Mitsui made IBM look like the Rainbow Gathering. The Japanese corporate hierarchy favored men even more than American corporations. Japanese culture is subtle for the socially astute, never my strong suit. Layers of politeness and inscrutability are built into the fabric of their very language.
On the plus side, the Japanese had low expectations for crass Americans, so my primitive social skills weren’t as striking as they would have been in an American company. Japanese companies were paternalistic. People were fired for criminal behavior and that was about it. Management froze out the undesirables rather than firing them, as I was to learn later. I think this was because the Japanese have a horror losing face, which includes admitting to a hiring mistake.
Sexism was blatant. We were expected to serve coffee, which some women in the steel department refused to do. Later on, these women reported Mitsui to the Justice Department for anti-trust violations, which contributed to the demise of the US steel industry. Mitsui was fined $13 million, a slap in the wrist.
I joined the women’s liberation front later, when I caught wind that the steel department was hiring a Caucasian man with less education and experience than the rest of us 15 or so secretaries and offering him more. I had nothing to gain personally from getting even for this injustice but it rankled my sense of justice and I took the lead. During lunch, I swiped the interview notes from the steel manager’s desk during lunch and smuggled them to my Japanese American colleague to translate.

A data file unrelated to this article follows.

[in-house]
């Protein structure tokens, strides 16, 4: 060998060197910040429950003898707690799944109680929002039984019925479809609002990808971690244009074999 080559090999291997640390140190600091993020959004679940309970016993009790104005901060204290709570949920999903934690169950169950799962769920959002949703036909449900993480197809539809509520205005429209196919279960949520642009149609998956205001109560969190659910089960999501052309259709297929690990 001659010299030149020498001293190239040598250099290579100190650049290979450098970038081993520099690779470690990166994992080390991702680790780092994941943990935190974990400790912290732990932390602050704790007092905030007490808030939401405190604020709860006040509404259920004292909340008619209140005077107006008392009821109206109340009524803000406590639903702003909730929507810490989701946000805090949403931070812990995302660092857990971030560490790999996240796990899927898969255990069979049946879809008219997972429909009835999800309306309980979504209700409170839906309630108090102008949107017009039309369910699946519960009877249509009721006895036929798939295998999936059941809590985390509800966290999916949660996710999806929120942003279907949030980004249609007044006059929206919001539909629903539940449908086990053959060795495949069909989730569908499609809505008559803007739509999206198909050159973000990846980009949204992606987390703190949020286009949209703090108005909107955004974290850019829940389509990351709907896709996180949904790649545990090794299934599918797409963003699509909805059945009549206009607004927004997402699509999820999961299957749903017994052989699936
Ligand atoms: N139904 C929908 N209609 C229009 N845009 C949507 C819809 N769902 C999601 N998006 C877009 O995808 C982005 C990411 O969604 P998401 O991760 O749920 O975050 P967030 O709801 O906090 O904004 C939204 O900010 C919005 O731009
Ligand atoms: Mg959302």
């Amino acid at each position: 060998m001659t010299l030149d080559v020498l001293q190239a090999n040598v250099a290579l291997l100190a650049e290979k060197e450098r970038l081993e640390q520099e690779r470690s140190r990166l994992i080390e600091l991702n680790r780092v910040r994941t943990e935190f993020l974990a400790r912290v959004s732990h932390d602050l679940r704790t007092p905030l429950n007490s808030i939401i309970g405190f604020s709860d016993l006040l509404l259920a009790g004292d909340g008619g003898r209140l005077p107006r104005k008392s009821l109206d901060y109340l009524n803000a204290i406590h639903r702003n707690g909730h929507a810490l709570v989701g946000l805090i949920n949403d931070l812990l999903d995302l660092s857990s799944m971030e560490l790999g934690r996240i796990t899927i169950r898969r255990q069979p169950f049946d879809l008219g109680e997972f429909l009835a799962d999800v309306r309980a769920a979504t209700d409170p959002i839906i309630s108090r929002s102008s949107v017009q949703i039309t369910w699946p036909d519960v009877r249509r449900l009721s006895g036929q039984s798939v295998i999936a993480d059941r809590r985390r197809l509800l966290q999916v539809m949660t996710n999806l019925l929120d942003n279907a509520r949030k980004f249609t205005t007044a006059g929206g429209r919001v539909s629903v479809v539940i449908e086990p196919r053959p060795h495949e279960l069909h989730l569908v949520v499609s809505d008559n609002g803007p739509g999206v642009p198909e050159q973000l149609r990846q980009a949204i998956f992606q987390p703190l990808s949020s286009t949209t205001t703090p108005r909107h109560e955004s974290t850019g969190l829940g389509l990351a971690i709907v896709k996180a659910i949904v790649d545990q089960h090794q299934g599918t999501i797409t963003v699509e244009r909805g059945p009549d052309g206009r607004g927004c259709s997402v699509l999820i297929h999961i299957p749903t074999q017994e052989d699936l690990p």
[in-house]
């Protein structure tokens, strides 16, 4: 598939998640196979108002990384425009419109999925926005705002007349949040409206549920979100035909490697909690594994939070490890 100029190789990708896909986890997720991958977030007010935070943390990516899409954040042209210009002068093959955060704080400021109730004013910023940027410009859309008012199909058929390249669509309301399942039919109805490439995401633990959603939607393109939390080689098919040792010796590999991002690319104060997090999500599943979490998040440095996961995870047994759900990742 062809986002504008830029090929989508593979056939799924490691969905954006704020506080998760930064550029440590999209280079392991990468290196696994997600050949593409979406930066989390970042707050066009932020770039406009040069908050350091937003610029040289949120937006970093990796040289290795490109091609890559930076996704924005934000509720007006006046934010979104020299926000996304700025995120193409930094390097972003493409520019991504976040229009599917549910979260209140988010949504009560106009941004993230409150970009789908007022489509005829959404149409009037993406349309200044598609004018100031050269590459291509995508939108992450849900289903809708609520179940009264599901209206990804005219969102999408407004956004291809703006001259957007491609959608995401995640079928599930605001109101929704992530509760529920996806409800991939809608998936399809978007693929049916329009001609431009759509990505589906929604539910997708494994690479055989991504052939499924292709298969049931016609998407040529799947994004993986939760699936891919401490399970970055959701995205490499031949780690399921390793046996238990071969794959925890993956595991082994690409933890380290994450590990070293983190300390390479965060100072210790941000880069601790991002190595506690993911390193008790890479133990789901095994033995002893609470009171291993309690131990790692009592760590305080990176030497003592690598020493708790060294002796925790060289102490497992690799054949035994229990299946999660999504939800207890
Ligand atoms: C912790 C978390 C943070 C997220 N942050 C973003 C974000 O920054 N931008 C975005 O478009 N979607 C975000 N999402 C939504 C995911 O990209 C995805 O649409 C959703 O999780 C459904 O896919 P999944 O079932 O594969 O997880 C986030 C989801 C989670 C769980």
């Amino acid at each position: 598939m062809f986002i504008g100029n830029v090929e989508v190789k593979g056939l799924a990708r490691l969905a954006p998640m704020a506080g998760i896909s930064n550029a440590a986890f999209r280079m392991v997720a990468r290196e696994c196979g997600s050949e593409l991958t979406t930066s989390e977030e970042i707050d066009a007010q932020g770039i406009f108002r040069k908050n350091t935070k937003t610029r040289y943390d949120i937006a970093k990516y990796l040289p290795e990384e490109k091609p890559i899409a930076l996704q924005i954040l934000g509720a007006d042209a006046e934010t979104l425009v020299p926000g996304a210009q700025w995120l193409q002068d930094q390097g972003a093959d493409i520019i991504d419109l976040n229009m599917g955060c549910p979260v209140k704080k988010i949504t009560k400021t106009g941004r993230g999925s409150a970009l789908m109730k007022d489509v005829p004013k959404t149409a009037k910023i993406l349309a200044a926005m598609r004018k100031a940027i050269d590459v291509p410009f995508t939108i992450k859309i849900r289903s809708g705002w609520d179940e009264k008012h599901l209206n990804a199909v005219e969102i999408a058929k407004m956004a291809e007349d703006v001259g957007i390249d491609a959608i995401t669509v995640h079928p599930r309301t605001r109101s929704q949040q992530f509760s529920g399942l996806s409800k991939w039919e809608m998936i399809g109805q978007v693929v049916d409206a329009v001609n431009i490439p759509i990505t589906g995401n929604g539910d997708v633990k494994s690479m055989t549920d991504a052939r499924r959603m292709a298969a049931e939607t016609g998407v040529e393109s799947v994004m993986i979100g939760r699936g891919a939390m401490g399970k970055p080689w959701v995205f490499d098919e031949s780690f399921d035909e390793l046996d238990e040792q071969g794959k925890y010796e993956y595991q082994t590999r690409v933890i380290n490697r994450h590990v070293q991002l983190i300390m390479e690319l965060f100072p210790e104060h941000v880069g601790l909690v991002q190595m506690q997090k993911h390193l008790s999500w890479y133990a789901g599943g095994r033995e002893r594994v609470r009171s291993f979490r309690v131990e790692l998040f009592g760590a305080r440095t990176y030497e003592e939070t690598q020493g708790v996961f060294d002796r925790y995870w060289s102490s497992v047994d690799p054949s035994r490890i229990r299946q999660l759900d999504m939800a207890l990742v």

Having ascertained that this man was being offered more, I confronted my department’s seemingly genial and sympathetic vice president/general manager about the job offer and exact starting salary. I gravely informed him that sexual discrimination is illegal. That afternoon, we got a mysterious mid-year raise and I glowed self-righteously for my heroism. Only later did I learn the consequences of confronting a Japanese male superior over a matter outside my department, an obvious faux pas.
When my friend in the steel department was promoted and given a large raise, she started taking lengthy inebriated lunches and overall set a bad example. Upper management tightened the screws on all of us. I chewed her out for betraying us.
Things then started to get weird for me. Hewlett Packard, my favorite account, was handed over to a junior secretary. Mitsui had a Christmas party at the Mark Hopkins Hotel for their customers and, though I had been with the company for 6 years, I was left to hold down the fort, along with some of the older and “less attractive” Japanese women. It turned out that the secretaries were expected to look cute and help serve appetizers rather than party on with their customers. Still I felt slighted.
I found another job as a research associate and fact checker for Consumer Reports Travel Letter, a brain-sucking job with gender equality and better salary and benefits. That introduced a whole new set of challenges I had never realized existed.
to be continued . . .